One of the rangers at the elephant seal rookery had recommended a coastal reserve at nearby Cambria as a good place to visit for otters, so off we went. We didn’t see any otters but had a nice walk nevertheless…

We’d had rain on and off all the way up the coast from Carpintería, but it had been what I would term “normal rain”. Now the weather got really grim, just in time for our trip up the “World Famous” section of Highway 1. Rain aside, it was an eventful day.

I was driving along merrily up a winding Highway 1 when there was a sudden nasty scraping noise from under K.A.C.  I stopped as soon as I could, pulling into a small stopping area on the opposite (seaward) side of the road. Mark was already up and pulling on his waterproofs. He soon returned with the bad news; the poo pipe housing had fallen off the bottom of K.A.C….. and the poo pipe it held had gone missing! DISASTER!

Note: the poo pipe is like a long length of extractor fan hose with a twist-on attachment at one end to connect it to the van. When one of the lugs snapped off this a few weeks ago we did try to buy a replacement, only to find that the ones they sell as standard in Walmart etc are a different diameter. We have soldiered on by Mark holding the pipe firmly in place whilst we perform the emptying manoevres. If we’d completely lost our pipe, where on Earth would we manage to get a correct-sized replacement? And how would we manage in the meantime?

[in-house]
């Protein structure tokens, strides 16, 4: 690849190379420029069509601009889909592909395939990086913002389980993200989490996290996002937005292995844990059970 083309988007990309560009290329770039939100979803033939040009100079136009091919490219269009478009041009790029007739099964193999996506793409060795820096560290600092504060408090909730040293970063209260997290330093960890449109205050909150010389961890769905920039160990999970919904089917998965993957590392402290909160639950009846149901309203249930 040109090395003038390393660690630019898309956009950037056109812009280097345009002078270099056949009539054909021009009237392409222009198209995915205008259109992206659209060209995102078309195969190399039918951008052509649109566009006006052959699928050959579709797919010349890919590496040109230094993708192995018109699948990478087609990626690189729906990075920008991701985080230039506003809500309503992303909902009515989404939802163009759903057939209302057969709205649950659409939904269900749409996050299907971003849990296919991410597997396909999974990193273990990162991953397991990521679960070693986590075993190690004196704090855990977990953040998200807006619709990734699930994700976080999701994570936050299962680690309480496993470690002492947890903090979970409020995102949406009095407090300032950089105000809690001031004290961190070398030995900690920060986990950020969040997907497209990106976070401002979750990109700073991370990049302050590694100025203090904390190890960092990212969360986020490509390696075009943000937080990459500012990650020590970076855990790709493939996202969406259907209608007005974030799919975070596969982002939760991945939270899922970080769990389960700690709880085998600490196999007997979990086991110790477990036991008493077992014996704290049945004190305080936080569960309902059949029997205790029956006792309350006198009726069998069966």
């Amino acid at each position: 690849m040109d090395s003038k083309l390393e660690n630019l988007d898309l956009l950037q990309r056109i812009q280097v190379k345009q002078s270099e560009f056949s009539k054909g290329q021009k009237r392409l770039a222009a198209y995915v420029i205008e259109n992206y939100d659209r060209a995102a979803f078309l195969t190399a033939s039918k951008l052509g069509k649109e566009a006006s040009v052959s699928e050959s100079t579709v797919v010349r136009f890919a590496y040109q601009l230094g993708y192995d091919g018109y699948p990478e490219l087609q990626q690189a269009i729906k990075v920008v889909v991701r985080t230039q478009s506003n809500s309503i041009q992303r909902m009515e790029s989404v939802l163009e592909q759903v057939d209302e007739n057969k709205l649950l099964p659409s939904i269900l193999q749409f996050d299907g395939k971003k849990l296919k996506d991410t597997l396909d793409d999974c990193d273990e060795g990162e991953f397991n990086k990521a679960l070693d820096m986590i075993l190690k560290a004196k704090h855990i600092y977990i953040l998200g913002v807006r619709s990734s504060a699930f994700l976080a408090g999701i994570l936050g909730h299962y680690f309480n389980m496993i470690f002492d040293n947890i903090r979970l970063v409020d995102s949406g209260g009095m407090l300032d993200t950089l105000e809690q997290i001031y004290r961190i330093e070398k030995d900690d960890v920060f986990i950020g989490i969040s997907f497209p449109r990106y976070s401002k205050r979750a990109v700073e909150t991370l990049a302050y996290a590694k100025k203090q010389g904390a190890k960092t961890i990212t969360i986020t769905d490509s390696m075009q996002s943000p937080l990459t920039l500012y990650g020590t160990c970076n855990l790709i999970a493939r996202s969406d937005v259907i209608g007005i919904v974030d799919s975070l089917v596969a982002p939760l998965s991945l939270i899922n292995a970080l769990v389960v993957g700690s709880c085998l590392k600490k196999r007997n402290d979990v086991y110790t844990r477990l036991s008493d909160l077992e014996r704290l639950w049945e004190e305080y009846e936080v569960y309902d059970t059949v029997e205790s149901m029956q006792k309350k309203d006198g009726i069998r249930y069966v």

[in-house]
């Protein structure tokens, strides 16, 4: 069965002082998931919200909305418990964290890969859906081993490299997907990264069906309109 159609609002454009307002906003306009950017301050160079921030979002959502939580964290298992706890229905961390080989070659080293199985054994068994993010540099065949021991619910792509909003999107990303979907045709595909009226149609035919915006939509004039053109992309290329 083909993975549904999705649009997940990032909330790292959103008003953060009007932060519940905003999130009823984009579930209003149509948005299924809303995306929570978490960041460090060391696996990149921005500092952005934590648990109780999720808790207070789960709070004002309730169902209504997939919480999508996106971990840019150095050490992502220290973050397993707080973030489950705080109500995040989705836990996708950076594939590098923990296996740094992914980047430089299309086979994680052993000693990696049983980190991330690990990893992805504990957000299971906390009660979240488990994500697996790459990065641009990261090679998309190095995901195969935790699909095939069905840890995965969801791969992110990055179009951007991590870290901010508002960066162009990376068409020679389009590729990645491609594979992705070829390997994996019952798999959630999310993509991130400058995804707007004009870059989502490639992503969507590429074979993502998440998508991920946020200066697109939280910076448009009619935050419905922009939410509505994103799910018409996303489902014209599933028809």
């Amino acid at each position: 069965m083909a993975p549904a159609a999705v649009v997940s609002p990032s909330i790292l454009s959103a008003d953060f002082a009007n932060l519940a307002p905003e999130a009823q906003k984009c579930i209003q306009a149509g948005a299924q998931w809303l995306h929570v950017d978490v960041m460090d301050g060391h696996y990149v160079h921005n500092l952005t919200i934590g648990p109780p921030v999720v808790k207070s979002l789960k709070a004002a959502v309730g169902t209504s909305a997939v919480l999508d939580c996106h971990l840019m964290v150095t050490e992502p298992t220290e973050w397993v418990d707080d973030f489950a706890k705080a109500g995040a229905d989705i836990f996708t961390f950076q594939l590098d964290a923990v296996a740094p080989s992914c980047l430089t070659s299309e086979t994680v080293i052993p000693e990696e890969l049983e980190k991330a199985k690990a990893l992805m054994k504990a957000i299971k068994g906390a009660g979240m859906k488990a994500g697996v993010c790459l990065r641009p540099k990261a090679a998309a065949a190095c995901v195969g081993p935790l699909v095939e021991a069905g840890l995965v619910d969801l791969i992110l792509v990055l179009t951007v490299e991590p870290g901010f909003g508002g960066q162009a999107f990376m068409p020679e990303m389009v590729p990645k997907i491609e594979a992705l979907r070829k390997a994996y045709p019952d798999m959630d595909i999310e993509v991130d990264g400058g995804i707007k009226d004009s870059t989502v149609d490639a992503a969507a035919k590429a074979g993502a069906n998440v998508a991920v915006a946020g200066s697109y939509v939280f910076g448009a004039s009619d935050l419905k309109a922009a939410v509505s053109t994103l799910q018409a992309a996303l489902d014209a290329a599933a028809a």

Mark quickly got out the remaining bit of blue string and tied the housing back into place (he assures me that the original bit of blue string he used to hold a different part of the poo pipe assembly in place at Capitol Reef all those weeks ago is still in place; it was a different bit of botched-together plastic pipe that had fallen apart this time). Given the weather conditions, all I could manage was a very murky photo of his feet….

So we then had to scoot back down the road as fast as our wheels could take us. Mercifully, round the next bend, there was our poo pipe sprawled out across the road and by some miracle, no-one had yet run over it. We screeched to a halt blocking the road in both directions for good measure whilst Mark jumped out to retrieve our prized possession. It seems to be unscathed apart from having sprung a small leak where it hit the road. Luckily this is at the van-attachment end, so Mark now has to hold the top couple of inches tightly concertina’d together as well as holding the attachment part firmly in place. He’s now run out of fingers, so if there are any more mishaps, toes may need to be pressed into service…..

Anyway, the next time you see the glorious Highway One on TV or in print, you will know that it’s all lies. Think monsoon-like rain, sea mist, and a precious poo pipe in the middle of the road……

After that excitement, we then had to turn back on ourselves later in the day when we got to Pfeiffer Big Sur State Park to find it closed…. Big Sur is a Big Tourist Trap, so we investigated a couple of nearby private campgrounds, each of which looked very grim. One quoted $68, the other one didn’t even have any staff on duty; it was self-register and post the money at a wooden shed by the entrance. I can’t remember the exact price quoted on said shed. Somewhere in the region of $100 – serious spluttering territory. So we had to backtrack 20-odd miles back down the coast to Limekiln, another $35 state beach. At least we could live in hope that the next day might dawn sunny and we might actually see something on our third journey along that particular stretch of Highway 1.

Limekiln was a small camping area under a high road bridge. I didn’t actually realise how close the sea was until the next morning when the mist lifted a bit….

I bet it’s lovely when the sun’s shining…..